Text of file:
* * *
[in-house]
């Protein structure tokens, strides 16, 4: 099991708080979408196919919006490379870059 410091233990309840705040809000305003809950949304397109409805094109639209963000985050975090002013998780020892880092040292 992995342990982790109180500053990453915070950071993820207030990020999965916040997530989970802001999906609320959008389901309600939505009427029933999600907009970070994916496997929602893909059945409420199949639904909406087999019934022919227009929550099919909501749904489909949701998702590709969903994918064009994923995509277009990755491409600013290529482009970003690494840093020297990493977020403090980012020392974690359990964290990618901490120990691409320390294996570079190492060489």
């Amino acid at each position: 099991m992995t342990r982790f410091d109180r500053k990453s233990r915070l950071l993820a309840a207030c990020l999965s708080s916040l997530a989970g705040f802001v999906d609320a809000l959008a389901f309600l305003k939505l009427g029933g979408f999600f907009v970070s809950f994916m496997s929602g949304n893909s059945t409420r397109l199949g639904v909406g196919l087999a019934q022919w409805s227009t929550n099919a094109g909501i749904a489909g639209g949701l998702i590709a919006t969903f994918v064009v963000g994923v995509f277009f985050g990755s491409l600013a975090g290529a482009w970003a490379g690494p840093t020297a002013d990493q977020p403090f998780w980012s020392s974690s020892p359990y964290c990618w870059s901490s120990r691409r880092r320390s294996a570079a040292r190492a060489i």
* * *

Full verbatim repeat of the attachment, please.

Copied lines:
[in-house]
């Protein structure tokens, strides 16, 4: 099991708080979408196919919006490379870059 410091233990309840705040809000305003809950949304397109409805094109639209963000985050975090002013998780020892880092040292 992995342990982790109180500053990453915070950071993820207030990020999965916040997530989970802001999906609320959008389901309600939505009427029933999600907009970070994916496997929602893909059945409420199949639904909406087999019934022919227009929550099919909501749904489909949701998702590709969903994918064009994923995509277009990755491409600013290529482009970003690494840093020297990493977020403090980012020392974690359990964290990618901490120990691409320390294996570079190492060489």
């Amino acid at each position: 099991m992995t342990r982790f410091d109180r500053k990453s233990r915070l950071l993820a309840a207030c990020l999965s708080s916040l997530a989970g705040f802001v999906d609320a809000l959008a389901f309600l305003k939505l009427g029933g979408f999600f907009v970070s809950f994916m496997s929602g949304n893909s059945t409420r397109l199949g639904v909406g196919l087999a019934q022919w409805s227009t929550n099919a094109g909501i749904a489909g639209g949701l998702i590709a919006t969903f994918v064009v963000g994923v995509f277009f985050g990755s491409l600013a975090g290529a482009w970003a490379g690494p840093t020297a002013d990493q977020p403090f998780w980012s020392s974690s020892p359990y964290c990618w870059s901490s120990r691409r880092r320390s294996a570079a040292r190492a060489i």